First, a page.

Helping Yourself with Music Therapy

The ability of music to affect moods and emotions has been recognized for a long time. Lullabies are used all over the world to calm children, and wailing at funerals is an obvious way to express grief. But music has also been used as a formal therapy – including as an adjunct to psychotherapy – since the 1940s. People who have psychological problems, or a disability that prevents them from communicating well with others, can benefit from music therapy because it can help them express themselves without having to speak. And improving self-expression can improve socialization.

Music may also have an effect on the physical body. Music is sound, and sound is a collection of vibrations. Different tones and pitches create different vibrations, which can affect parts of the body in many ways. Studies have shown that music can affect the rhythm of the heartbeat and of breathing, and possibly of the blood pressure as well. Music may also promote the release of endorphins, the body’s natural pain reliever, which would explain why it is so good at relieving everyday stress.

You can create your own form of music “therapy” in several different ways. If you would like to make positive changes to your moods, you can make your own recordings, starting with music that matches the mood you would like to change and progressing to music that matches the mood you would like to evoke. Then when you notice an undesirable mood, you can listen to your recordings, preferably while trying to relax, to bring yourself back to where you would like to be.

Passive listening to music can have many positive effects, but many music therapists believe that participation is even more valuable. You don’t need any musical talent to do this. Certainly if you already play a musical instrument you can do that, but it’s also possible to benefit from singing, chanting, or toning. Singing, of course, uses many notes and rhythms, as well as words. Chanting uses just a few notes – or possibly only one – and a very steady rhythm that does not change. Toning is similar to chanting, but without the words. You don’t even need to open your mouth; humming can be a form of toning, if there is no real melody.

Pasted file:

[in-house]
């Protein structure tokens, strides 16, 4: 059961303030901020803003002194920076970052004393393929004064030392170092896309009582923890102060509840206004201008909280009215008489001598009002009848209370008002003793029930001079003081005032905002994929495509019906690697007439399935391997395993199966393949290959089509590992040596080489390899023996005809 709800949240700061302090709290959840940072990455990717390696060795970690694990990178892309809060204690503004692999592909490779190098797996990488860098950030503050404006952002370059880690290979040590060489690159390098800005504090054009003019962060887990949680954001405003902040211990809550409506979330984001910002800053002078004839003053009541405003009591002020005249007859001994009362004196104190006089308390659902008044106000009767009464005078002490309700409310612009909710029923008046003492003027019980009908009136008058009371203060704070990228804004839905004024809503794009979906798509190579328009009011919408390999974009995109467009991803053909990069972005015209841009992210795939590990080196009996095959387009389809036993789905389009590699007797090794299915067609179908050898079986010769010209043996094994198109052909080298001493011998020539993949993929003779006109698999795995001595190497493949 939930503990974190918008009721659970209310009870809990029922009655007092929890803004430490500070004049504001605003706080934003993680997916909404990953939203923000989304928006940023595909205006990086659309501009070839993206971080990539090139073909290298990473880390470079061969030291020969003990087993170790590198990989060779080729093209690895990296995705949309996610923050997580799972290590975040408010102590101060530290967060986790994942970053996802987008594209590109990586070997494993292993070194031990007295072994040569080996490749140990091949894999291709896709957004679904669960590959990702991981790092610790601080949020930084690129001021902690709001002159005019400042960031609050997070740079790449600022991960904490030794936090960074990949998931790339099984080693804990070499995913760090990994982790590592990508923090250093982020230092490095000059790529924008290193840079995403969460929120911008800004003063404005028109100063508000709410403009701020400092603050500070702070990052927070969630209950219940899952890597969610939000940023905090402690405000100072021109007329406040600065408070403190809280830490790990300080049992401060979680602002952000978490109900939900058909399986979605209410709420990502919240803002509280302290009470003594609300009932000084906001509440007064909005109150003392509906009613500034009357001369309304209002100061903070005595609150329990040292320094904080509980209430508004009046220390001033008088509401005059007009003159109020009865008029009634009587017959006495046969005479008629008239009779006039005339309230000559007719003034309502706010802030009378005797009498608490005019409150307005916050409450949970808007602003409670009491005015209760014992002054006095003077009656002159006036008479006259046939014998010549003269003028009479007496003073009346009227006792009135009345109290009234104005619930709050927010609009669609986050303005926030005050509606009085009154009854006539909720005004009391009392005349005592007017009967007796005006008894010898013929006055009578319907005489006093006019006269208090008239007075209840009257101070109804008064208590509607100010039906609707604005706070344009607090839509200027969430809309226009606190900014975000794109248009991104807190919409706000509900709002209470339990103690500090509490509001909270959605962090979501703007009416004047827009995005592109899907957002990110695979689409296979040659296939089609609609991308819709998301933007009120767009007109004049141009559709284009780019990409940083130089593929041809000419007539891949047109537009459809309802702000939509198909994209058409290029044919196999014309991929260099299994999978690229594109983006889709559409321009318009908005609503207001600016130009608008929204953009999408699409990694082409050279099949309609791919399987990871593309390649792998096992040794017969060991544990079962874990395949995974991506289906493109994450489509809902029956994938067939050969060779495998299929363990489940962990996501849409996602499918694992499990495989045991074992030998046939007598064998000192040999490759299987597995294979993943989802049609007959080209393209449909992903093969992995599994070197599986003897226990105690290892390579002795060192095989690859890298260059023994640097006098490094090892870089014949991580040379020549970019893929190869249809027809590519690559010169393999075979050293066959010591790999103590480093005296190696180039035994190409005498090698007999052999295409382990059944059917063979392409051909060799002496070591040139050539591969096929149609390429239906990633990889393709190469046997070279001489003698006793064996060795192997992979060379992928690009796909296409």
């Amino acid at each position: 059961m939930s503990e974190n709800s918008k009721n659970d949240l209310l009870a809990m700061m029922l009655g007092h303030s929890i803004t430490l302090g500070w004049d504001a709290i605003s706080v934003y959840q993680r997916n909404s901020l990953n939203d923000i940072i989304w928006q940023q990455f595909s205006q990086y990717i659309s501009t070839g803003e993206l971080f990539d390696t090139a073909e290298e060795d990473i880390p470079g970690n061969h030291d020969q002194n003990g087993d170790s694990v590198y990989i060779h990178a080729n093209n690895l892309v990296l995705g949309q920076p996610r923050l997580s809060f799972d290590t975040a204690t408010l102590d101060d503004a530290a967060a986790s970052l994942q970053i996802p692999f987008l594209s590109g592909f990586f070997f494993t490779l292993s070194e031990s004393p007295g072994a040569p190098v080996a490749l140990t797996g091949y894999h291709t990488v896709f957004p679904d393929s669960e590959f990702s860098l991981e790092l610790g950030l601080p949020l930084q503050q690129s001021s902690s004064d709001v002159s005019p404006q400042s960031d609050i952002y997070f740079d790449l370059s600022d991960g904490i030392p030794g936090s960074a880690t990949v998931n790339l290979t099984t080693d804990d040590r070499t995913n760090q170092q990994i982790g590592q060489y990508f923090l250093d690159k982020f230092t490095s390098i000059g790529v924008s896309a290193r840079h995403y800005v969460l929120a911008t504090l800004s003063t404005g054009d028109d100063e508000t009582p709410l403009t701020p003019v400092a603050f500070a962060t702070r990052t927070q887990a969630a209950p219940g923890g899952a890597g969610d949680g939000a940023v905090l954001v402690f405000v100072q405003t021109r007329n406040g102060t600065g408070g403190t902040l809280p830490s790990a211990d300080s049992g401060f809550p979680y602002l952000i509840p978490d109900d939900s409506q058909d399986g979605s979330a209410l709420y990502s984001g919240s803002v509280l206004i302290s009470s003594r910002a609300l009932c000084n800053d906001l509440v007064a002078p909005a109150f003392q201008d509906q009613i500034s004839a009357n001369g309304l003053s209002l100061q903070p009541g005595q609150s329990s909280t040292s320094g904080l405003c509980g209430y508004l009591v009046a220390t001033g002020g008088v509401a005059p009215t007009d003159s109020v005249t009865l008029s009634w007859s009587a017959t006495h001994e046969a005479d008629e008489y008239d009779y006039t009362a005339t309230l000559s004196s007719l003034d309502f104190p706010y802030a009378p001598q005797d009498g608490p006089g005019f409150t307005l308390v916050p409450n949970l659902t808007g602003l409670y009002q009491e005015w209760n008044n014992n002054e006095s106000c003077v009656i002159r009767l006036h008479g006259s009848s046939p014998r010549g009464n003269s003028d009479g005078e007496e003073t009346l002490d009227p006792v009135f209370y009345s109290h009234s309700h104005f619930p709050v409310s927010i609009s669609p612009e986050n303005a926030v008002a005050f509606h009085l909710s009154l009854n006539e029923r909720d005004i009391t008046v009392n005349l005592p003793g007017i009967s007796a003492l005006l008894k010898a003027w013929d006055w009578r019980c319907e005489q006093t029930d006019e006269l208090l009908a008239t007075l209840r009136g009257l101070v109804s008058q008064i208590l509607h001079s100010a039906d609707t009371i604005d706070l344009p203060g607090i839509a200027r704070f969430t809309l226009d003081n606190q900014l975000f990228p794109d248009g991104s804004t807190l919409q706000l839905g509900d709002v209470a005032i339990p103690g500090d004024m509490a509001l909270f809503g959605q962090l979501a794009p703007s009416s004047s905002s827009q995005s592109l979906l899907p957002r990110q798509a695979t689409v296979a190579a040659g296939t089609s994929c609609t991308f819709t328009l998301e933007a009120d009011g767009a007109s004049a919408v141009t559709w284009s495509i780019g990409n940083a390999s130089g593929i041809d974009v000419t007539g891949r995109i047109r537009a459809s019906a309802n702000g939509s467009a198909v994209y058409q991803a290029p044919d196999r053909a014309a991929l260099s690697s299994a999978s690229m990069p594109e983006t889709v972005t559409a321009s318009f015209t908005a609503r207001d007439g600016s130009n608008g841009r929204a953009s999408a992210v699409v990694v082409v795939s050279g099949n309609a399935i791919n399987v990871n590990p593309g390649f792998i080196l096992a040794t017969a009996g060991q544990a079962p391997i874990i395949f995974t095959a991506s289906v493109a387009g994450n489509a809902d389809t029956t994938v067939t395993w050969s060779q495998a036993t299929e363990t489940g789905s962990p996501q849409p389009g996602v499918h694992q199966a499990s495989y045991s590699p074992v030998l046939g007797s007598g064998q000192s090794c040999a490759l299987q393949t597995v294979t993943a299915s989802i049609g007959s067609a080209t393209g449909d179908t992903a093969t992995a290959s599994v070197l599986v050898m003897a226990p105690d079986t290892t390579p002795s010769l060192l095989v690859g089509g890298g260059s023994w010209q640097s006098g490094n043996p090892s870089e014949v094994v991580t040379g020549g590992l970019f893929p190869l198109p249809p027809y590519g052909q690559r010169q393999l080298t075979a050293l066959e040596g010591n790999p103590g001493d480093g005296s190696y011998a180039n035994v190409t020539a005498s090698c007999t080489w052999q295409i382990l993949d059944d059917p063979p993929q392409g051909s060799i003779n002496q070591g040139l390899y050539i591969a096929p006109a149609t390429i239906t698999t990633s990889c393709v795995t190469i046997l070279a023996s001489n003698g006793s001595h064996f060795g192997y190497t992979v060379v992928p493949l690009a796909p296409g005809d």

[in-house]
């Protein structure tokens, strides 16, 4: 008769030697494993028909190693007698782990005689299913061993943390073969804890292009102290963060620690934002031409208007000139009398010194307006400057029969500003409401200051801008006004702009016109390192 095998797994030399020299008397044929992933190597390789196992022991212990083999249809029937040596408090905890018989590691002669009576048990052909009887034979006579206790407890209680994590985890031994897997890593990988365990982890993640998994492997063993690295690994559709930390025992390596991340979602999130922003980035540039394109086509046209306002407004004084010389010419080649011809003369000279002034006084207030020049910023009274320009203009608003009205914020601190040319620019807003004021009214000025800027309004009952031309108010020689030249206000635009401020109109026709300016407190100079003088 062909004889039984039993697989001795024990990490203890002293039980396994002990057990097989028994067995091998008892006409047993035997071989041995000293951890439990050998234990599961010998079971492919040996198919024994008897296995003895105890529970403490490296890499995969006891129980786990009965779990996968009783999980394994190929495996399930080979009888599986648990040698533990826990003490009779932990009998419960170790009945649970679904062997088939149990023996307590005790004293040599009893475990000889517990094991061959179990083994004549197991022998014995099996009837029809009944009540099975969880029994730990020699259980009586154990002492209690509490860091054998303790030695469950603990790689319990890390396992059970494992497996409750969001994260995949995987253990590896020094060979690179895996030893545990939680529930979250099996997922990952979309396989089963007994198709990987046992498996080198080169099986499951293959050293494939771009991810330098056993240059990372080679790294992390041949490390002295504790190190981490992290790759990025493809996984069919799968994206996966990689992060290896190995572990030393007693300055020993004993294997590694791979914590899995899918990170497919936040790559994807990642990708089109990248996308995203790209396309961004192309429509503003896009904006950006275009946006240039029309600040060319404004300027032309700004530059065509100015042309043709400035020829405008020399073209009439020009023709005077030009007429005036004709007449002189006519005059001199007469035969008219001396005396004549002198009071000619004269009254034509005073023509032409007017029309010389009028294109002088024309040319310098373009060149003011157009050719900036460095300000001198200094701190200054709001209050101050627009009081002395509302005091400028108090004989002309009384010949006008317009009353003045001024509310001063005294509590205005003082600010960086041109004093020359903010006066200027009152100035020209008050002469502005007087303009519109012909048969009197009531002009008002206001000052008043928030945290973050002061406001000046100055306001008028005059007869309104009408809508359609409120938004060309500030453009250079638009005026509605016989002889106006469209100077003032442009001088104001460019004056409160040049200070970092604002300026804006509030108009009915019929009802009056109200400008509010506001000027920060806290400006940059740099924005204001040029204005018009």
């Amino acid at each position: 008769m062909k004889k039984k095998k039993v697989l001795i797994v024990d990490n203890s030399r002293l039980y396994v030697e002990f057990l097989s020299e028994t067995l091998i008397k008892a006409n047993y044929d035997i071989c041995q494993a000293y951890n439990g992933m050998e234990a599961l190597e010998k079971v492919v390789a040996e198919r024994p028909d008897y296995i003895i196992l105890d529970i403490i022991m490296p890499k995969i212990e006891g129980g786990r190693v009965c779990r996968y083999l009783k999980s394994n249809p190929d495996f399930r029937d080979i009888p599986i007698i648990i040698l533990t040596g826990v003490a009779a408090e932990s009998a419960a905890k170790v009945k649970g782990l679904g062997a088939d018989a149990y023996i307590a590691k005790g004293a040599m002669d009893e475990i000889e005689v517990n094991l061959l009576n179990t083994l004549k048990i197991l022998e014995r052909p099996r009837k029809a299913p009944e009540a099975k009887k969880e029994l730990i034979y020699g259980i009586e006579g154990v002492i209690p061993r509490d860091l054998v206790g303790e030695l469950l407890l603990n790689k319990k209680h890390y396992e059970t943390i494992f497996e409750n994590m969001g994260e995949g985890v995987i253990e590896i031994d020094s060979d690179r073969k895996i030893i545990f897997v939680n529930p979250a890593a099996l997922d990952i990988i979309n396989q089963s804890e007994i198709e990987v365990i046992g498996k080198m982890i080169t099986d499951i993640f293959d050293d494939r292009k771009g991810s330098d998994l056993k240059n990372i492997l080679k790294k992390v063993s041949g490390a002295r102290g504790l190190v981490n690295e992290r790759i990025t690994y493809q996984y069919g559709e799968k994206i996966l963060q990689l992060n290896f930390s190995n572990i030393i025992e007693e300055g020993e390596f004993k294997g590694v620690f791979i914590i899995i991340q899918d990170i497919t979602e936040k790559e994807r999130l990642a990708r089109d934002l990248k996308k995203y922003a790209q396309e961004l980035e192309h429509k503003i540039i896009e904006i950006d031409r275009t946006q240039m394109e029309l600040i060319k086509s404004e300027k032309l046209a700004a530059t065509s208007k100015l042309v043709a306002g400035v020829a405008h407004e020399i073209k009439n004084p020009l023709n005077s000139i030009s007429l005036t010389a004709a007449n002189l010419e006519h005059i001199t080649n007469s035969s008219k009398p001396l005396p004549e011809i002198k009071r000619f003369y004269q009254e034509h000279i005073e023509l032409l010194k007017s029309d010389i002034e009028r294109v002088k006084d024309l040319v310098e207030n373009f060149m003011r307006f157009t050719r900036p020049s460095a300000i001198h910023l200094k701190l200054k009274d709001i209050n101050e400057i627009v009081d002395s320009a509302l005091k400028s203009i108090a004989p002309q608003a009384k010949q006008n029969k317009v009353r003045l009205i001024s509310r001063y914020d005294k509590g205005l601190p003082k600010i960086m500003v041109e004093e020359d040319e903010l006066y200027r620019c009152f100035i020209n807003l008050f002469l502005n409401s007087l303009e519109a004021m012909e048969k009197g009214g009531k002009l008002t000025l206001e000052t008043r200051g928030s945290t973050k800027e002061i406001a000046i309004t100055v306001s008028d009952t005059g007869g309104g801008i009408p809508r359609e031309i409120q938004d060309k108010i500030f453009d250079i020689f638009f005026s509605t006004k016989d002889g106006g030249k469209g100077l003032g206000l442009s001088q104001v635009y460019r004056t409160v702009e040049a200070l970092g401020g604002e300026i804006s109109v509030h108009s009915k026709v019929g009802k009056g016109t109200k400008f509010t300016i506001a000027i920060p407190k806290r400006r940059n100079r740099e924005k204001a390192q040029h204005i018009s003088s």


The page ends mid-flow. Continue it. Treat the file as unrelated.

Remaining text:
There are only two real cautions to take into account when using music therapy. The first is that music therapy is not intended as a medical treatment, so if you have a serious or chronic illness, or symptoms that have not been diagnosed, you should see a physician first. Music therapy can help mental or emotional problems, but they should first be evaluated by a trained health care practitioner, because there may be other treatments that are more suitable. Also, the practitioner may want to refer the patient to a trained music therapist rather than having them treat themselves.

The other caution is to keep the volume of your music – whether you are creating it or just listening to it – at a reasonable level. Very loud levels of music have been known to permanently damage hearing.

Music, with its melody, harmony, and rhythm, has been an important form of self-expression for as long as humans have been able to create it. As music therapy, it is now even more helpful. But you don’t need to have serious mental or emotional issues to benefit from music. The next time you have a stressful day, listen to some music when you get home. You’ll probably find that your stress has come down to a more manageable level – or maybe even disappeared.

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